Apple Reveals their work on Stretchable Fabrics and Signal Path Structures for Future Devices & Accessories
In 2017 Patently Apple made the call that smart fabric and clothing was becoming a trend of R&D at Apple as a number of patents began to make their way to the public. To date we've covered 37 patents on this single theme that could be reviewed in our special archive. According to GlobalData, garments and footwear with integrated sensors that transmit biometric information and other datasets will reach new heights of popularity by 2030 and is set to be worth over $4bn.
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Yesterday the U.S. Patent Office published a patent application that relates to stretchable materials and signal path structures for future electronic devices.
Apple's invention covers future devices and accessories like an Apple Watch band that will use smart fabric technology with stretchable fabric signal paths. A stretchable fabric signal path may include one or more conductive strands located between first and second outer fabric layers. The outer fabric layers may be formed from intertwined strands of elastic material. The conductive strand may have a wavy shape to accommodate stretching of the stretchable fabric signal path.
One or more inner fabric layers may be located between the outer stretchable fabric layers. The inner fabric layers may be formed from intertwined strands of non-elastic material. The inner fabric layers may have strands that are intertwined with the outer fabric layers to serve as anchor points for maintaining the shape of the conductive strand as the stretchable fabric signal path expands and contracts. The outer fabric layers and inner fabric layers may be woven.
The conductive strand may convey electrical signals such as audio signals, power signals, data signals, or other suitable signals. The conductive strand may form floats on the inner fabric layers. In some arrangements, a first float on a first inner fabric layer may at least partially overlap a second float on a second inner fabric layer.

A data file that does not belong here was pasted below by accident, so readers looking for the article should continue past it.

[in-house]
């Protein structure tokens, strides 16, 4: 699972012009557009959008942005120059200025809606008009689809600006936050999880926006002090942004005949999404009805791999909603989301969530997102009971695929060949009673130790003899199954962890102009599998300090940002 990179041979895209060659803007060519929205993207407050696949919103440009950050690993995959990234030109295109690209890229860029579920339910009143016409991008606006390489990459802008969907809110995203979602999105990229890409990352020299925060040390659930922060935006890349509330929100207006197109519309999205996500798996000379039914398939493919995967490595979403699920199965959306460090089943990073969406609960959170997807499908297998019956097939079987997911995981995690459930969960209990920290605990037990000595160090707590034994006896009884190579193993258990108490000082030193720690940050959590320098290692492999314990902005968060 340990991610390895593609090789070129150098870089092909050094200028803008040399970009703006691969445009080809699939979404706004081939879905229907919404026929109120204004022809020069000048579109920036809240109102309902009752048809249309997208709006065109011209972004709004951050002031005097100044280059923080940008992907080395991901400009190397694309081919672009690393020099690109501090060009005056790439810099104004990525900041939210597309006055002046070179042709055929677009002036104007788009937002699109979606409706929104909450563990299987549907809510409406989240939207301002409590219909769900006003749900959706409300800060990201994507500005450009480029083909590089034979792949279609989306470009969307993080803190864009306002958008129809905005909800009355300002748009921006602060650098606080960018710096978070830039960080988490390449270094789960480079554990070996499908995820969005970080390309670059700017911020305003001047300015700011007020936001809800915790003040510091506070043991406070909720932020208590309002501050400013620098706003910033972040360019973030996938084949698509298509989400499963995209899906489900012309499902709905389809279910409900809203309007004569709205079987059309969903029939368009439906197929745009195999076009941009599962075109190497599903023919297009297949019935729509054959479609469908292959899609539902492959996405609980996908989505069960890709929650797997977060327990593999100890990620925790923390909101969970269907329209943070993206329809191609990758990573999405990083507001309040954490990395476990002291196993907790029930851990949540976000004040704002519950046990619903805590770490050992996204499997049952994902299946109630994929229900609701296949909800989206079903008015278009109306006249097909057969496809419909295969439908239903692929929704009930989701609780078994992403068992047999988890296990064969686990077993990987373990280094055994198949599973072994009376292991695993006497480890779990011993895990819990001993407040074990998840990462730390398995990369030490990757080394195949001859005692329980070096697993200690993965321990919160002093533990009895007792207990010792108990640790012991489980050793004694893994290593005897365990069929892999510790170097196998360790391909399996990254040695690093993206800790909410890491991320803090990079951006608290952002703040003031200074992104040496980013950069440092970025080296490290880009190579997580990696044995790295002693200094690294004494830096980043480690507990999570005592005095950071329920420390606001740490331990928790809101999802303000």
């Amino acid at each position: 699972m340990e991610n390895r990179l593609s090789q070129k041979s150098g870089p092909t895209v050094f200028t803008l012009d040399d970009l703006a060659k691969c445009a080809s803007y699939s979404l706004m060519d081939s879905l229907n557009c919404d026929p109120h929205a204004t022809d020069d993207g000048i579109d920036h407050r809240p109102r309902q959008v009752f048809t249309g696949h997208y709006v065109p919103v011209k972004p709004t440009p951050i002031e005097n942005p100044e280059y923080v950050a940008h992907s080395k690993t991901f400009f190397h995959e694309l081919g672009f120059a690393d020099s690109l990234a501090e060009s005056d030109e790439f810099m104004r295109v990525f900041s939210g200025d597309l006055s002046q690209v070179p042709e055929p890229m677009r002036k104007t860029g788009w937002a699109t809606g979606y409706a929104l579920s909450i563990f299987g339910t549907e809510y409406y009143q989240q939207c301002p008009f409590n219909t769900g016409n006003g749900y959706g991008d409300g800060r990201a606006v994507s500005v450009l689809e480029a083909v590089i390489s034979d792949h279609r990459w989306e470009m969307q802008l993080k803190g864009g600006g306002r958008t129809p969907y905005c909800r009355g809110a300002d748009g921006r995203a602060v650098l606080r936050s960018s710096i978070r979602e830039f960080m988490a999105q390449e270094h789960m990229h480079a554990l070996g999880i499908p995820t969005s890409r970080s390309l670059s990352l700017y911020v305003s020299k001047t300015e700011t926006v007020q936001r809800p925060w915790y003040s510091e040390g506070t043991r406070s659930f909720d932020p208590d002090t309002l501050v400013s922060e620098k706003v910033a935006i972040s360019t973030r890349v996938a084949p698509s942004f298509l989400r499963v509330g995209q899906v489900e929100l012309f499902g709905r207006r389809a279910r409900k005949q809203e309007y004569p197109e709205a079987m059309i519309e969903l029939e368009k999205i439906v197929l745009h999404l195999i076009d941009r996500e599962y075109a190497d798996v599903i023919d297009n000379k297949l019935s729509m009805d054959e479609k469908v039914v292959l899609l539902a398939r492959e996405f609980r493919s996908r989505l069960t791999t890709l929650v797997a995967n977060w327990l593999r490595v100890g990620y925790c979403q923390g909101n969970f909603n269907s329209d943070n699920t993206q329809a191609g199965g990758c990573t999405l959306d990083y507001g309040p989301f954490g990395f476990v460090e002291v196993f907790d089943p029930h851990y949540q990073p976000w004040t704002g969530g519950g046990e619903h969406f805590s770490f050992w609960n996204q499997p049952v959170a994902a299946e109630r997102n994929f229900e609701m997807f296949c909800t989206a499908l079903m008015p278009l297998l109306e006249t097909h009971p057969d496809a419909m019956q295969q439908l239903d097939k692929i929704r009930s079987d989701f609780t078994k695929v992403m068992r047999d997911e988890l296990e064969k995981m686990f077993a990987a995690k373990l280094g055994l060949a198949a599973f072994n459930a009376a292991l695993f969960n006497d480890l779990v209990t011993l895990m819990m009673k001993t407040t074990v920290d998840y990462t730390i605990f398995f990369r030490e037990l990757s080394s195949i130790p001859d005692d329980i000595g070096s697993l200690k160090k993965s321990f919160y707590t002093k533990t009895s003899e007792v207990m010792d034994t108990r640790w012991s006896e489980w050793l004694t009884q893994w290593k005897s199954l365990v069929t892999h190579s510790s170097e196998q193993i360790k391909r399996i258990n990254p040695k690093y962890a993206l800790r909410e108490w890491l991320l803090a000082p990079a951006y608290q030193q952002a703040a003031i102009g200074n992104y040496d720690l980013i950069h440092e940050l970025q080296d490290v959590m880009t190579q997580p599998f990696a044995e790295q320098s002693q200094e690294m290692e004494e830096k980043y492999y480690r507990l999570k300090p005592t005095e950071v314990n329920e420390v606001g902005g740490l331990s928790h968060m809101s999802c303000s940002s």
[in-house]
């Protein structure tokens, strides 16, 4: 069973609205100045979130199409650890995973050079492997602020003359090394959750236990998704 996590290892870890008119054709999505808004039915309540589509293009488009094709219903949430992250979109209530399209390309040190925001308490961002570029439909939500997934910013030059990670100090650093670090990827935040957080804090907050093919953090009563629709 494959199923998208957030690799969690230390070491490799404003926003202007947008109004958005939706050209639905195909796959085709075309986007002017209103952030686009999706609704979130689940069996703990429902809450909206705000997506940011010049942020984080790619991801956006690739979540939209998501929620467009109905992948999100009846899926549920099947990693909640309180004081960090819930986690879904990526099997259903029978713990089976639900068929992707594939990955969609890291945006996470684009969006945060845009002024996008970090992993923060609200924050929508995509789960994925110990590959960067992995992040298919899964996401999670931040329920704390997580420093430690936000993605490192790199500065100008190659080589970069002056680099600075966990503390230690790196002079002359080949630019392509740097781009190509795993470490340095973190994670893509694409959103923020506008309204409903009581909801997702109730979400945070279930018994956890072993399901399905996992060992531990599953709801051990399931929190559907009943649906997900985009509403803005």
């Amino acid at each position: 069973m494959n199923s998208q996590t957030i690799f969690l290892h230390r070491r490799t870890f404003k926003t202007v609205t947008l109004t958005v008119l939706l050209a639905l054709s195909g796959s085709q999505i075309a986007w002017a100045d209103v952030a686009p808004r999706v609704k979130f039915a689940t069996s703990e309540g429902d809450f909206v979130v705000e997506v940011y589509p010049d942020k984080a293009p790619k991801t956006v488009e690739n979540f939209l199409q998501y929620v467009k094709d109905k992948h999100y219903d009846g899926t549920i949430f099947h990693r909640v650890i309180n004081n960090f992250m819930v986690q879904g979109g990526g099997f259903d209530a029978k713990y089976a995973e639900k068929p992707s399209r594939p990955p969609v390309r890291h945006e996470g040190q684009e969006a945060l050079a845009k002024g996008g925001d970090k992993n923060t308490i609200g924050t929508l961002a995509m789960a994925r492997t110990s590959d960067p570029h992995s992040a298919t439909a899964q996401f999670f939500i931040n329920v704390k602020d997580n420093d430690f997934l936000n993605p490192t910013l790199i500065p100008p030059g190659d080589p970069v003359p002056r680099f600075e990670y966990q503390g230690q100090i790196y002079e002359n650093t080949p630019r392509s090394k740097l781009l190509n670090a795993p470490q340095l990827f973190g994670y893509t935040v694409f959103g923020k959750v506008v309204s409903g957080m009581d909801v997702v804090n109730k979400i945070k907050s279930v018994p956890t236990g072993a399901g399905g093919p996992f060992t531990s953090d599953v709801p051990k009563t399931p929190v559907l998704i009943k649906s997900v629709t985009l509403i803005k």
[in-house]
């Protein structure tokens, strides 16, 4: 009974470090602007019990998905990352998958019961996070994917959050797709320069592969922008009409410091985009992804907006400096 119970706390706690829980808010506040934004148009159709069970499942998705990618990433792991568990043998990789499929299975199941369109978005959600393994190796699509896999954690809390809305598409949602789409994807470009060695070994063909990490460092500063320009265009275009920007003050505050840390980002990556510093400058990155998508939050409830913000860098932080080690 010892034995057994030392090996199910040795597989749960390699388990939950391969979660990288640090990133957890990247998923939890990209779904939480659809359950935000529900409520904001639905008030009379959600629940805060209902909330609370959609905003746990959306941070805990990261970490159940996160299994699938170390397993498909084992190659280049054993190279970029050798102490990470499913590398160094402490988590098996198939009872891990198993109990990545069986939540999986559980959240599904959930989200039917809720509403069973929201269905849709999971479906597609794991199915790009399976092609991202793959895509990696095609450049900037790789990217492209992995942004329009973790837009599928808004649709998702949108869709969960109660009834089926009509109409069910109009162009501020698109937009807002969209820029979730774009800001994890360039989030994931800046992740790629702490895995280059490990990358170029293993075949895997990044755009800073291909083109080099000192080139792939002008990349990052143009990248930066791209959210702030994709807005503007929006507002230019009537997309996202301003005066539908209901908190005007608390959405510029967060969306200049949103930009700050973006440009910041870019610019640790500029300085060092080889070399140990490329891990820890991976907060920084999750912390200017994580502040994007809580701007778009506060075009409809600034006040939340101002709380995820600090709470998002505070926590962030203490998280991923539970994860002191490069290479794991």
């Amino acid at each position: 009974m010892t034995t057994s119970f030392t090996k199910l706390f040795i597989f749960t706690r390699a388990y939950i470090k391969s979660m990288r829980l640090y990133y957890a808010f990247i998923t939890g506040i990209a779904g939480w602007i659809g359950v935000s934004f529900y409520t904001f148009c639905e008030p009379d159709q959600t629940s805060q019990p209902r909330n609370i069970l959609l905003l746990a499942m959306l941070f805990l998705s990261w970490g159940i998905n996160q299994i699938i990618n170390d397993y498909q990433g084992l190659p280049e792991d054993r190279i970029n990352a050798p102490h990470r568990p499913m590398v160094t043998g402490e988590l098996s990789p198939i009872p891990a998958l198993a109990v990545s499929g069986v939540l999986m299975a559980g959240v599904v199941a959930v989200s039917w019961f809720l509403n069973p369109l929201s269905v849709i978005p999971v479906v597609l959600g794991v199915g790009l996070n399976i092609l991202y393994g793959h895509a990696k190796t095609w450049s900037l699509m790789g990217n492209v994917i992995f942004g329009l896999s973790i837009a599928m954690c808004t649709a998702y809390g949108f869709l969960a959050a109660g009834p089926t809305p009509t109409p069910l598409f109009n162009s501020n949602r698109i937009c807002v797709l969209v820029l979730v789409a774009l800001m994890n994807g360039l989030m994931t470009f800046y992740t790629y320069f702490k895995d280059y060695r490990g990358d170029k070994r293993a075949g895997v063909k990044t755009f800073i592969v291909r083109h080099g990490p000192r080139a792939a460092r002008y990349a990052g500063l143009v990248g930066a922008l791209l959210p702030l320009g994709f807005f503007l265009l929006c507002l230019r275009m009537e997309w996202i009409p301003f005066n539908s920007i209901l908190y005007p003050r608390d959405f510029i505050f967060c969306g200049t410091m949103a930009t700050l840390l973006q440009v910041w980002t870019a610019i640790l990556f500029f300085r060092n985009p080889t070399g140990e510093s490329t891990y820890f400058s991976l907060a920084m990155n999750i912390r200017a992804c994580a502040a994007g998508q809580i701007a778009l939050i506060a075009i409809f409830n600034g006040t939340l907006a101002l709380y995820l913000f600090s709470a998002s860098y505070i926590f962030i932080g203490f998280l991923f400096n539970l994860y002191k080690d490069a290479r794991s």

To create overlapping floats in this way, the conductive strand may turn back on itself between the first and second inner fabric layers. The additional length in the conductive strand needed to make these turns may help increase the amount by which the conductive strand can stretch.
Apple's patent FIG. 1 below illustrates a schematic diagram of electronic equipment that may be provided with stretchable fabric signal path structures; FIG. 2-4 represents devices such as earphones, a car seat and Apple Watch band that could one day use stretchable fabrics with integrated signal paths.
Apple's patent FIG. 10 above illustrates cross-sectional side views of illustrative stretchable fabric signal paths having elastic strands, non-elastic strands, and one or more conductive strands.
Apple's patent FIG. 12 below illustrates how the shape of the strands in stretchable fabric signal path (#18) may change under different amounts of stretch. At the top of FIG. 12, the signal path is stretched to its maximum length L1. Apple's patent FIG. 12 then shows the signal path contracting to progressively shorter lengths until it reaches its minimum length L2 shown at the bottom of the image.
For finer details, review Apple's patent application number 20210087719.
Daniel Podhajny is listed on the patent as one of the inventors. Podhajny came to Apple via Nike's Knit Exploration Innovator as part of the teams who worked on Flyknit technology. This adds credibility and seriousness to this patent and project. In total, 10 engineers and designers are credited for this invention/patent.
Considering that this is a patent application, the timing of such a product to market is unknown at this time.